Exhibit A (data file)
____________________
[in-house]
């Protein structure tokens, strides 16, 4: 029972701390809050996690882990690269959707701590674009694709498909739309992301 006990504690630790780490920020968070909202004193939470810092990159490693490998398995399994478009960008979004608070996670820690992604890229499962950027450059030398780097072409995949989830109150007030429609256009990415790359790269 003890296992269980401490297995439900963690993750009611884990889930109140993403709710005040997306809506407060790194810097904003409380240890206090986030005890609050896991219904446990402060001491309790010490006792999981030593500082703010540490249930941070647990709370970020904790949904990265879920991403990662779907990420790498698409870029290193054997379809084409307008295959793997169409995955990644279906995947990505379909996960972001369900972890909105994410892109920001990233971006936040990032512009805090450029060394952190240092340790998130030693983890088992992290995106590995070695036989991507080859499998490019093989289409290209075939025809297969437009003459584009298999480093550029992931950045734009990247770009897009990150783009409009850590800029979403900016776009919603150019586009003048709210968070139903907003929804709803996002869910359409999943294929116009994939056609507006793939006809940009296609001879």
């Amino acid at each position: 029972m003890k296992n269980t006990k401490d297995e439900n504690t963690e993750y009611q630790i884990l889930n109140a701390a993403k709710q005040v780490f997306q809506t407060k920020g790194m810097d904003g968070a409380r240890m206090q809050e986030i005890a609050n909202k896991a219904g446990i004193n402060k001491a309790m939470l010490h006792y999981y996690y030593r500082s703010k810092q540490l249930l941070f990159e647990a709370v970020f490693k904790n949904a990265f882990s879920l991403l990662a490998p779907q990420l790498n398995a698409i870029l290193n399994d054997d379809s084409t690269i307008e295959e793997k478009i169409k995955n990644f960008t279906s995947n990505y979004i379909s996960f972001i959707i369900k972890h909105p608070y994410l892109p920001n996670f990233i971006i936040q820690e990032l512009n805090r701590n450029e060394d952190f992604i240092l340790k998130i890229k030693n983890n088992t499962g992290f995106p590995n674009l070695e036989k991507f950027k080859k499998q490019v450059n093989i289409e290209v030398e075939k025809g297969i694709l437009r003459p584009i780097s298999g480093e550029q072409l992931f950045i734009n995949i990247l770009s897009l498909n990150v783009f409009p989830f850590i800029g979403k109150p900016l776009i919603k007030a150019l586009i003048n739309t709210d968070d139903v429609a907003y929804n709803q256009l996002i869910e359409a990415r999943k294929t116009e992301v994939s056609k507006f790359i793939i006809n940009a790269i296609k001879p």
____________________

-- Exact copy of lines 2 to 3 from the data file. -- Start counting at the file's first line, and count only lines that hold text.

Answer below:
């Protein structure tokens, strides 16, 4: 029972701390809050996690882990690269959707701590674009694709498909739309992301 006990504690630790780490920020968070909202004193939470810092990159490693490998398995399994478009960008979004608070996670820690992604890229499962950027450059030398780097072409995949989830109150007030429609256009990415790359790269 003890296992269980401490297995439900963690993750009611884990889930109140993403709710005040997306809506407060790194810097904003409380240890206090986030005890609050896991219904446990402060001491309790010490006792999981030593500082703010540490249930941070647990709370970020904790949904990265879920991403990662779907990420790498698409870029290193054997379809084409307008295959793997169409995955990644279906995947990505379909996960972001369900972890909105994410892109920001990233971006936040990032512009805090450029060394952190240092340790998130030693983890088992992290995106590995070695036989991507080859499998490019093989289409290209075939025809297969437009003459584009298999480093550029992931950045734009990247770009897009990150783009409009850590800029979403900016776009919603150019586009003048709210968070139903907003929804709803996002869910359409999943294929116009994939056609507006793939006809940009296609001879």
């Amino acid at each position: 029972m003890k296992n269980t006990k401490d297995e439900n504690t963690e993750y009611q630790i884990l889930n109140a701390a993403k709710q005040v780490f997306q809506t407060k920020g790194m810097d904003g968070a409380r240890m206090q809050e986030i005890a609050n909202k896991a219904g446990i004193n402060k001491a309790m939470l010490h006792y999981y996690y030593r500082s703010k810092q540490l249930l941070f990159e647990a709370v970020f490693k904790n949904a990265f882990s879920l991403l990662a490998p779907q990420l790498n398995a698409i870029l290193n399994d054997d379809s084409t690269i307008e295959e793997k478009i169409k995955n990644f960008t279906s995947n990505y979004i379909s996960f972001i959707i369900k972890h909105p608070y994410l892109p920001n996670f990233i971006i936040q820690e990032l512009n805090r701590n450029e060394d952190f992604i240092l340790k998130i890229k030693n983890n088992t499962g992290f995106p590995n674009l070695e036989k991507f950027k080859k499998q490019v450059n093989i289409e290209v030398e075939k025809g297969i694709l437009r003459p584009i780097s298999g480093e550029q072409l992931f950045i734009n995949i990247l770009s897009l498909n990150v783009f409009p989830f850590i800029g979403k109150p900016l776009i919603k007030a150019l586009i003048n739309t709210d968070d139903v429609a907003y929804n709803q256009l996002i869910e359409a990415r999943k294929t116009e992301v994939s056609k507006f790359i793939i006809n940009a790269i296609k001879p």